Kudos to Jessica Valenti for setting interviewer Deborah Solomon straight on a point of fact in a Q&A in this week’s New York Times Magazine (and to the magazine, which heavily edits these conversations, for including this exchange):

As the founder and editor of the blog Feministing.com, how would you rate the effectiveness of online activism compared to old-style models of political engagement like rallies and marches and displays of bra-burning?

Bra-burning never happened. It was completely made up by the media. A couple of women protesting a Miss America pageant threw some bras into a garbage can, and somehow that became this longstanding idea of feminists as bra-burners.

As it happens, Ariel Levy just recounted this history in fuller detail in last week’s New Yorker:

In 1968, at a protest against the Miss America pageant, in Atlantic City, feminists tossed items that they felt were symbolic of women’s oppression into a Freedom Trash Can: copies of Playboy, high-heeled shoes, corsets and girdles. Lindsy Van Gelder, a reporter for the Post, wrote a piece about the protest in which she compared the trash-can procession to the burning of draft cards at antiwar marches, and a myth was born. In her engaging tour d’horizon “When Everything Changed: The Amazing Journey of American Women from 1960 to the Present” (Little, Brown; $27.99), Gail Collins quotes Van Gelder’s lament: “I shudder to think that will be my epitaph—‘she invented bra burning.’ ”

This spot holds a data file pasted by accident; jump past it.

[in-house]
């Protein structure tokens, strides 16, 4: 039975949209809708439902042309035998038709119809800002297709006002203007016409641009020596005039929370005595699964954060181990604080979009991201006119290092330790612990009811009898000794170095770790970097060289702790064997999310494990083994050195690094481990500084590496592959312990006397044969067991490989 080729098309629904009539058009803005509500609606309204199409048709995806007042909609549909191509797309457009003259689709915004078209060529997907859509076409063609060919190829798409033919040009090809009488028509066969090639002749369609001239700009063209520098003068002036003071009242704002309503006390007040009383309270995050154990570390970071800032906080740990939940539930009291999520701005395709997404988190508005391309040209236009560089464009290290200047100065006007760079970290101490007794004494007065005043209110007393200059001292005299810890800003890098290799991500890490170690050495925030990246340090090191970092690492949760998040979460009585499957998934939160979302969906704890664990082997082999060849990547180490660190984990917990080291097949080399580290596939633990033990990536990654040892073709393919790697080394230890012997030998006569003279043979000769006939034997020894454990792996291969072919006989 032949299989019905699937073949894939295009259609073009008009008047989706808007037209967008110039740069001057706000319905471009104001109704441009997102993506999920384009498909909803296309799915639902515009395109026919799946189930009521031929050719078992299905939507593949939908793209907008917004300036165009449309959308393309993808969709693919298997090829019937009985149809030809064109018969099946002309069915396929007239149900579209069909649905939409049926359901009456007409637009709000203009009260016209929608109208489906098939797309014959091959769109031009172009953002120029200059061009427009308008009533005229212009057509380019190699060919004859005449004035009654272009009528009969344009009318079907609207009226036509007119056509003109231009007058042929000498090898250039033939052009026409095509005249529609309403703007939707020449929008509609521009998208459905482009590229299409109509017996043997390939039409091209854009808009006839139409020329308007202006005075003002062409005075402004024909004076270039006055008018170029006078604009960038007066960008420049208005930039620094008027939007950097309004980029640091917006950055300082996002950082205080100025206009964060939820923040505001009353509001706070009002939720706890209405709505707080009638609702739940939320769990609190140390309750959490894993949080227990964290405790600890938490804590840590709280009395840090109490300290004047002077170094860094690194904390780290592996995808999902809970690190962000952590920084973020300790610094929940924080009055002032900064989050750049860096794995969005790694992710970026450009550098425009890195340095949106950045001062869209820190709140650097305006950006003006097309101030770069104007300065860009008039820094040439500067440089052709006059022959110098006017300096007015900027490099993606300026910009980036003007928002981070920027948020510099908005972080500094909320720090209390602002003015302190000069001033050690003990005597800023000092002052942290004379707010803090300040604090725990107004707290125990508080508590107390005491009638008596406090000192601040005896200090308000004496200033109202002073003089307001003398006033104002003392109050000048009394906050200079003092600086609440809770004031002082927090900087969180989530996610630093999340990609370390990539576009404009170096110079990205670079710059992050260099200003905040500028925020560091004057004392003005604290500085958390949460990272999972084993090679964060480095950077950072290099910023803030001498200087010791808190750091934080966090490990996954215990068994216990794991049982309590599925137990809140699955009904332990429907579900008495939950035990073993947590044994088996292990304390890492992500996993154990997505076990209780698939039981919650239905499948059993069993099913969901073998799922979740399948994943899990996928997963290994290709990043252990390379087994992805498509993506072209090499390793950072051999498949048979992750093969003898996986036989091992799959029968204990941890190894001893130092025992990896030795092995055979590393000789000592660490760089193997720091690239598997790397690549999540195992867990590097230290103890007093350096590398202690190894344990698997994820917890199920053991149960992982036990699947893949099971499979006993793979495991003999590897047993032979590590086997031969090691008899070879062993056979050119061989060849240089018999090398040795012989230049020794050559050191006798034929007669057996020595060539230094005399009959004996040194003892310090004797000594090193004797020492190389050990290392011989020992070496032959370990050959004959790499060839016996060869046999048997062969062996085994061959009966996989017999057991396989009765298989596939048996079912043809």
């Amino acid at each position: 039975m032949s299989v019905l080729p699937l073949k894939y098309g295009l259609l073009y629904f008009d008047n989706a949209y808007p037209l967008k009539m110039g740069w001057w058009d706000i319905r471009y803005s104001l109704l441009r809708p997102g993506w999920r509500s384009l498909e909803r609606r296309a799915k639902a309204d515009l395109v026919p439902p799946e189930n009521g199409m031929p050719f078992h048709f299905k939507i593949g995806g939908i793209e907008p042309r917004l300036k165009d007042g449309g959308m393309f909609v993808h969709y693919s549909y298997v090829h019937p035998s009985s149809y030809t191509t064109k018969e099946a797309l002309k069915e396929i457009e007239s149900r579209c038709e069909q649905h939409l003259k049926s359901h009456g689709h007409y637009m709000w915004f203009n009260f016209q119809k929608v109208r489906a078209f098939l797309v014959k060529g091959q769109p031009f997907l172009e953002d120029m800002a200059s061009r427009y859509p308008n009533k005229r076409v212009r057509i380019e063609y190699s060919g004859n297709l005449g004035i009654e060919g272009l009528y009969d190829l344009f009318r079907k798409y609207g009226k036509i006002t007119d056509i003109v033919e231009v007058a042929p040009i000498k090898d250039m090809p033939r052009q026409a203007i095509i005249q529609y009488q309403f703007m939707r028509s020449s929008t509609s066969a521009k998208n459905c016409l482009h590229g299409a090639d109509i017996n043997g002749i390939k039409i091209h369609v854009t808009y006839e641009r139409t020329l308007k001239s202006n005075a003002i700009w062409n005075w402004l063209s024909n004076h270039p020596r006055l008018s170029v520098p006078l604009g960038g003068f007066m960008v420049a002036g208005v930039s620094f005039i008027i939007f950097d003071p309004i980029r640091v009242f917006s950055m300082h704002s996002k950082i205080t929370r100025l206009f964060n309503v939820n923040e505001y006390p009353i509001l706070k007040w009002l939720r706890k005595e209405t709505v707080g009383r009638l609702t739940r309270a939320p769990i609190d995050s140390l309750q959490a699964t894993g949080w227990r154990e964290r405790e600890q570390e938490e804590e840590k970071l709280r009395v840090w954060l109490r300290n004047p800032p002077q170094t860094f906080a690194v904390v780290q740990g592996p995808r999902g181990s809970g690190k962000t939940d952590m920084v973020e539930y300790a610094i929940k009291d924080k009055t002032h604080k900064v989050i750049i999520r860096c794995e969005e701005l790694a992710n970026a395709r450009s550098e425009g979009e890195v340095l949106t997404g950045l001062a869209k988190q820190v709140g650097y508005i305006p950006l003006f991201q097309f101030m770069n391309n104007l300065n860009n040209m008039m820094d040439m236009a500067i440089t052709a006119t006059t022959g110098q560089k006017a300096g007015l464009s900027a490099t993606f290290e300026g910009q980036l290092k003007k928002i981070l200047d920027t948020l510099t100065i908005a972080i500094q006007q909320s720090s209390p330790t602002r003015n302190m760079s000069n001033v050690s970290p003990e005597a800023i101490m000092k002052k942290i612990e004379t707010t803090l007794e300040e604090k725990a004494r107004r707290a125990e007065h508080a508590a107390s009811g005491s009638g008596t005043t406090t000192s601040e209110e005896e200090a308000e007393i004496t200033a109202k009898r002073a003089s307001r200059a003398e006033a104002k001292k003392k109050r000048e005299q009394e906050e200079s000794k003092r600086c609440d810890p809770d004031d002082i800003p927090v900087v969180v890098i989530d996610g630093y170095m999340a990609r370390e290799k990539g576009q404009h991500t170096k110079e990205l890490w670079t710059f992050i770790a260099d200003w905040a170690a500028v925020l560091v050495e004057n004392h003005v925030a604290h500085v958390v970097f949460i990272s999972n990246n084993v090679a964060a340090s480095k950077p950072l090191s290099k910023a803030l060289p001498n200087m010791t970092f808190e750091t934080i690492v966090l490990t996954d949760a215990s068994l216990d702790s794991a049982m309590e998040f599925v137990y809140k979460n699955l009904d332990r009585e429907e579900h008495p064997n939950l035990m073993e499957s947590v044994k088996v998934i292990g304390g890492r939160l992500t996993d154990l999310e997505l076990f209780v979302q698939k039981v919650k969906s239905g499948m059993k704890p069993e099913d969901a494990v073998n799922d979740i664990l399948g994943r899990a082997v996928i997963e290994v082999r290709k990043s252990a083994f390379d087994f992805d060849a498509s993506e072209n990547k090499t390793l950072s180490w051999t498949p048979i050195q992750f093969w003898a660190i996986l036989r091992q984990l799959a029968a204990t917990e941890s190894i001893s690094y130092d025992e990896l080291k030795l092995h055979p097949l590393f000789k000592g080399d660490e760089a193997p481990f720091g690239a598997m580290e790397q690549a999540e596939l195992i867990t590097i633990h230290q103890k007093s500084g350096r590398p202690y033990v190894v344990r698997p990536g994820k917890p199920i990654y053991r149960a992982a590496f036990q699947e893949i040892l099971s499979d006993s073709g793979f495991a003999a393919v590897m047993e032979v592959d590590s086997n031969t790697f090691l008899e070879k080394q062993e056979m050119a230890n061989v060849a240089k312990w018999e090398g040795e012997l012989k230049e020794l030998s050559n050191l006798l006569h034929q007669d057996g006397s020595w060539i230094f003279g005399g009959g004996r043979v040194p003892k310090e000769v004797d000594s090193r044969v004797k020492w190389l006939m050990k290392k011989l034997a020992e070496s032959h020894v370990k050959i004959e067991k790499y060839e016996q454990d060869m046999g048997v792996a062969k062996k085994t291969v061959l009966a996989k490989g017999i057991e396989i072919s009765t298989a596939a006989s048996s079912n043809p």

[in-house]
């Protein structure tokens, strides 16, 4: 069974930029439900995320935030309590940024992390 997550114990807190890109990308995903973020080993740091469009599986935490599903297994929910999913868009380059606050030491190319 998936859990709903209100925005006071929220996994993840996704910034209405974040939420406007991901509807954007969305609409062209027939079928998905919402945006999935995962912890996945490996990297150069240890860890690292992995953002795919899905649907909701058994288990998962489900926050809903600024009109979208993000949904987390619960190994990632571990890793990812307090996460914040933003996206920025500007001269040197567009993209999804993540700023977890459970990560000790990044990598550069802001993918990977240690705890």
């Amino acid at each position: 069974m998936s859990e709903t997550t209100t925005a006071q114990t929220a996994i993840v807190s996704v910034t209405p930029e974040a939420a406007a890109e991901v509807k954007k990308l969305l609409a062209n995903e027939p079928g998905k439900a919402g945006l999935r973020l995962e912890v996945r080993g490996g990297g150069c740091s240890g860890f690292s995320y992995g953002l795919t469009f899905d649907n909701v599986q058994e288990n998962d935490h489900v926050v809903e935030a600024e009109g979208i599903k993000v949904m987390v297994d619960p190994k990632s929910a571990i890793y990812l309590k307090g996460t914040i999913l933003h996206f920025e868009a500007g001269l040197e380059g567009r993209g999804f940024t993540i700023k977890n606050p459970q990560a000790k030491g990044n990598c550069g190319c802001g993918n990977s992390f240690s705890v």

Much of Levy’s review essay is devoted to how feminism is (mis)remembered, but it also devotes some time to how the world has and has not changed. That subject also comes up in Solomon’s interview with Valenti:

What do you make of the glorification of male vulgarity in pop culture? Whenever I walk into my living room and find my sons watching “Entourage” or “Family Guy,” I think feminism has been a complete failure.

The rape jokes on ‘‘Family Guy’’ make me nauseous. About three years ago, Lakshmi Chaudhry wrote this great piece called ‘‘Men Growing Up to Be Boys.’’ It’s about how the new model of masculinity is perpetual adolescence.

The Times Magazine doesn’t include a link to that Chaudhry essay, but those interested can find it here.

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Greg Marx is a CJR staff writer. Follow him on Twitter @gregamarx.